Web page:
BRONZEVILLE — U.S. Department of Housing and Urban Development Secretary Julian Castro said the Chicago Housing Authority is holding too much money in reserve Wednesday while in Chicago to introduce new rules that push public housing authorities to alleviate segregation.
After a news conference at Park Boulevard, 3720 S. Dearborn St., Castro said the Chicago Housing Authority’s reserves were “higher than ought to be the case” and he has been questioning Mayor Rahm Emanuel on his plan to spend the money.
According to the CHA’s last annual financial statements from 2013, the agency is sitting on at least $440 million, even after pumping an extra $55 million into its pension fund and paying down debts early over the prior two years.
Castro said he was aware of the reserves and that it “is a concern” and HUD is encouraging the CHA to invest more of its money.
Unlike with other public housing authorities, the CHA does not face the same limits on how much it can hold in reserve, and HUD is not able to reclaim unused federal money under CHA’s Move to Work agreement.
Emanuel said he met with Castro last week in Washington, D.C., and has been on the phone with the HUD secretary in prior weeks.
Castro said he's satisfied with a plan that Emanuel presented to start spending down the reserves.
"We have a plan to spend the reserves on key housing developments, retail and job-creation projects at Altgeld, Park Boulevard, Cabrini and Lathrop Homes," said Wendy Parks, a spokeswoman for the CHA.
Parks pegged the current reserves held by the CHA at $221 million, though the figure could not be independently verified.
"The increase in CHA’s reserves was driven by the significant downturn in the real estate market," Parks said. "However, this year CHA will invest $240 million to build affordable housing units across the city on top of the $135 million spent last year to develop affordable housing for low-income families and seniors."
She said the plan to spend down the reserves has been presented to and worked out with HUD.
Castro was in Chicago Wednesday to announce new rules that would release more HUD data to the public and requires some communities to look into patterns of segregation and do more to alleviate it by distributing government resources more evenly.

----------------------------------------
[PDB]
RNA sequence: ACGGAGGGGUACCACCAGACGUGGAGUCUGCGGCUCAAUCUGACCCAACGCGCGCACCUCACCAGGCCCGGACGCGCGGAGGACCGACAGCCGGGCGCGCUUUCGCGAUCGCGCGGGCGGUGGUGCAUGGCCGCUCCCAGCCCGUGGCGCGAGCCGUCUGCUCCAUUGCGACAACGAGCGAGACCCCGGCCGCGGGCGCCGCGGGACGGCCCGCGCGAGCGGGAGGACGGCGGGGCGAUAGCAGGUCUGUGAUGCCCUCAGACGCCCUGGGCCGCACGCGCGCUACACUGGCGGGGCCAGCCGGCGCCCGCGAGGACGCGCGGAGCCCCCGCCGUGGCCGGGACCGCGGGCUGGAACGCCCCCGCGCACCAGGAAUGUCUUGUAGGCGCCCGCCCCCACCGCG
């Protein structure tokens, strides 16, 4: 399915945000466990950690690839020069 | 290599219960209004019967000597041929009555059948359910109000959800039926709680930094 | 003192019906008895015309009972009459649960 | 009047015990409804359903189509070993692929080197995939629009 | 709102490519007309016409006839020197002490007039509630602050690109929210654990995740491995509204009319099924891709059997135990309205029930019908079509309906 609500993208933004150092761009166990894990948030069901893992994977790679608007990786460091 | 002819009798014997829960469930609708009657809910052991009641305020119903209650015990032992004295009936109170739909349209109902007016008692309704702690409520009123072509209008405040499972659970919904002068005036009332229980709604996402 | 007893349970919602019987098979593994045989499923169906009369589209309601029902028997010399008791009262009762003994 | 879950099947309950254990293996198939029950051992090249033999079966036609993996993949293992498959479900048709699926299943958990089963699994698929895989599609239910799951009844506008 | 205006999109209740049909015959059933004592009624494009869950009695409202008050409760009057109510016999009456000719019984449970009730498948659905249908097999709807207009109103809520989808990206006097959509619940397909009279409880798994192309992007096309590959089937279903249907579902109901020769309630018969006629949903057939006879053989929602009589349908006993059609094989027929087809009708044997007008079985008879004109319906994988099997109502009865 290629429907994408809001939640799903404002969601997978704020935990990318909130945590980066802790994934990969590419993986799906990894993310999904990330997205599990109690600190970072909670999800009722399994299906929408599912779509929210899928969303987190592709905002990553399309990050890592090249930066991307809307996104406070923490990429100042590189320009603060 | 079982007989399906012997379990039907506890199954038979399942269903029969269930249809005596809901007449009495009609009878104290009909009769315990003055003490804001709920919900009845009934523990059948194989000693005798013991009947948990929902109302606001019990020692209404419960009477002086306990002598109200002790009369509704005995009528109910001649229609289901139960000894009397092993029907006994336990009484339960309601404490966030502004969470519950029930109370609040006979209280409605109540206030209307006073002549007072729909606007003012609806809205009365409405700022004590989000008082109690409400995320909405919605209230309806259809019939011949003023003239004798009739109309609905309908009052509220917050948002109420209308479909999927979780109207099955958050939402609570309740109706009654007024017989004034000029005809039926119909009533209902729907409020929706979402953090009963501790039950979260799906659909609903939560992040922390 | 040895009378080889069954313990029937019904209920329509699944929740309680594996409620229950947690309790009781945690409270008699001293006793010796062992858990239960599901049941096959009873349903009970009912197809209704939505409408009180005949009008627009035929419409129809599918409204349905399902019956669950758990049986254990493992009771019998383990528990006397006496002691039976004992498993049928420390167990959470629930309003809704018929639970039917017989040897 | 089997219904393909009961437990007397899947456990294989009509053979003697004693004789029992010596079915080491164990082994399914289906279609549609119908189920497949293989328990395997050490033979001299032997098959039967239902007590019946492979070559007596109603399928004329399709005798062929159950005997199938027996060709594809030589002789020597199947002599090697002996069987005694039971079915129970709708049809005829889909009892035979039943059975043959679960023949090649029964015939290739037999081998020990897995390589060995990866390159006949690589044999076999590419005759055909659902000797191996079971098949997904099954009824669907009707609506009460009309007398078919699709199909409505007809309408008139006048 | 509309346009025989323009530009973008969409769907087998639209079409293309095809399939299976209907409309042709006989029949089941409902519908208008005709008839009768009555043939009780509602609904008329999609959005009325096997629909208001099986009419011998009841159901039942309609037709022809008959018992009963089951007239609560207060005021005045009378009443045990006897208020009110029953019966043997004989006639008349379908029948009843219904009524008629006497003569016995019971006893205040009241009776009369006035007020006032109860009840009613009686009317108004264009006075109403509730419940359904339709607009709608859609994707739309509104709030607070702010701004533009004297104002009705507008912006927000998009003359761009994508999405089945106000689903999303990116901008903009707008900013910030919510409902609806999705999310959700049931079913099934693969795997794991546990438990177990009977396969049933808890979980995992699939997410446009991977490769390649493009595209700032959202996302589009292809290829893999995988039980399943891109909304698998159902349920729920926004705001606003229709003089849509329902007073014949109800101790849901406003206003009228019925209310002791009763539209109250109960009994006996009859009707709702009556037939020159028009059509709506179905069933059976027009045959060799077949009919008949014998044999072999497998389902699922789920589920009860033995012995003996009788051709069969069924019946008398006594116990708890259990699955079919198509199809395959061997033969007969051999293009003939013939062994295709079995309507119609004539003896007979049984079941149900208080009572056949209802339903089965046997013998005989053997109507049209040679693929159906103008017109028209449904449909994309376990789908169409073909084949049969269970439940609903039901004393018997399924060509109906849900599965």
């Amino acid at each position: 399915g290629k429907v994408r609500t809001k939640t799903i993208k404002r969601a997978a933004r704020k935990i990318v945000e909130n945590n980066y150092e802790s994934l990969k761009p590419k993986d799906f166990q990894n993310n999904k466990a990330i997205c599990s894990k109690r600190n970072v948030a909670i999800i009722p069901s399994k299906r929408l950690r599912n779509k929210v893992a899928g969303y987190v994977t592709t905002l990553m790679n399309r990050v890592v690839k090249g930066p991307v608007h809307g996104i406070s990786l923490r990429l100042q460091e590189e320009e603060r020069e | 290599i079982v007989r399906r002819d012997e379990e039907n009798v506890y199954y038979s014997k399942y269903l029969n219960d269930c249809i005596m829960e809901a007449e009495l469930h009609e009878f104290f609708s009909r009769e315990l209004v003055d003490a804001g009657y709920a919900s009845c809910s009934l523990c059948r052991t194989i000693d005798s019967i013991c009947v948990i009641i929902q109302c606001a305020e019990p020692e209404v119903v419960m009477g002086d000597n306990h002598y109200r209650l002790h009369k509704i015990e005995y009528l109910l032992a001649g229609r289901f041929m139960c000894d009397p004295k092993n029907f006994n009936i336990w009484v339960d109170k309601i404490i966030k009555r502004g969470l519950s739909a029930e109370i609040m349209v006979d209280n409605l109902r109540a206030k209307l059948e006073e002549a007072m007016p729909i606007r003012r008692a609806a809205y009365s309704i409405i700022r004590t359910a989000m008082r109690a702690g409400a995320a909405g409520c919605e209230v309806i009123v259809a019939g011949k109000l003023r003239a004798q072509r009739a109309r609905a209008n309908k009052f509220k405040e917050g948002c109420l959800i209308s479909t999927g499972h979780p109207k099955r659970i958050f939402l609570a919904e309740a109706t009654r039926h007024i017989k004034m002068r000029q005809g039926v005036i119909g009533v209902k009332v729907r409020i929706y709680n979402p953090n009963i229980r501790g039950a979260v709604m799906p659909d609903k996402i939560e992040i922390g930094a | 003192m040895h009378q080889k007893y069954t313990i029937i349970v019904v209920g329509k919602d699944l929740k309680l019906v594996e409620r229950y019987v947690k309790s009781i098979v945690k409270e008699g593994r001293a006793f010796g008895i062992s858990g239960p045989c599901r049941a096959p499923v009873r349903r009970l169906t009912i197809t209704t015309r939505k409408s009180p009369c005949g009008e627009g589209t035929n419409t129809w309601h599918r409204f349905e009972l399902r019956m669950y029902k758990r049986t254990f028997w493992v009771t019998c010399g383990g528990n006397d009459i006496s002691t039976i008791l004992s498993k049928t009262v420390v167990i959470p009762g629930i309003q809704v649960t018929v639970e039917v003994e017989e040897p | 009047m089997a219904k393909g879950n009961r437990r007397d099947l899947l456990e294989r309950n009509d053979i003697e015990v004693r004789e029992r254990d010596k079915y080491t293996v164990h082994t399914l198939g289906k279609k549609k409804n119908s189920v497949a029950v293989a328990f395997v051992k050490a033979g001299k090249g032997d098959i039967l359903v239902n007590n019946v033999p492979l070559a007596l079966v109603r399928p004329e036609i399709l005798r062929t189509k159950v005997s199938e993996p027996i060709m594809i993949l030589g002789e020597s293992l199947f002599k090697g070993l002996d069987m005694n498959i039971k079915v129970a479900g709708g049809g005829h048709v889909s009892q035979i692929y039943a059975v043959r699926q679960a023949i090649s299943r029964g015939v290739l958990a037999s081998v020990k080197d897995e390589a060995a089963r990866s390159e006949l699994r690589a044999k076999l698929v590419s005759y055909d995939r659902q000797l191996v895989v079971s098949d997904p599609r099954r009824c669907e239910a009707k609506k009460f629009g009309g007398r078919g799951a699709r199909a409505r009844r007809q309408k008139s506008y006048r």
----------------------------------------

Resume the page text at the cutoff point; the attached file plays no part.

He said the new rules also give local communities more leeway in how they deal with segregated neighborhoods.
“As a former mayor, I know the federal government should never plan for communities, but collaborate with communities,” Castro said.
Emanuel cheered the new rules as a reinforcment of CHA's efforts to bring back other amenities to neighborhoods when rebuilding on former public housing sites: “Housing without new transportation isolates people,” Emanuel said. “Housing without a new grocery store is just housing.”
Emanuel and the CHA have faced criticism from housing advocates for giving up CHA land for projects like a new Mariano’s grocery store at Pershing Road and Martin Luther King Drive while the CHA’s waitlist swelled to 282,000 when reopened last fall.
Emanuel and Castro made their comments at a ribbon-cutting ceremony for Park Boulevard, which recently completed 108 new mixed-income units during its second phase of redevelopment.
The next phase of redeveloping the former Stateway Gardens site is the construction of for-sale housing on the empty lots south of the Illinois Institute of Technology campus.
Ald. Pat Dowell (3rd) said she thinks the housing market has recovered significantly and that planning for the next phase of development will begin soon.
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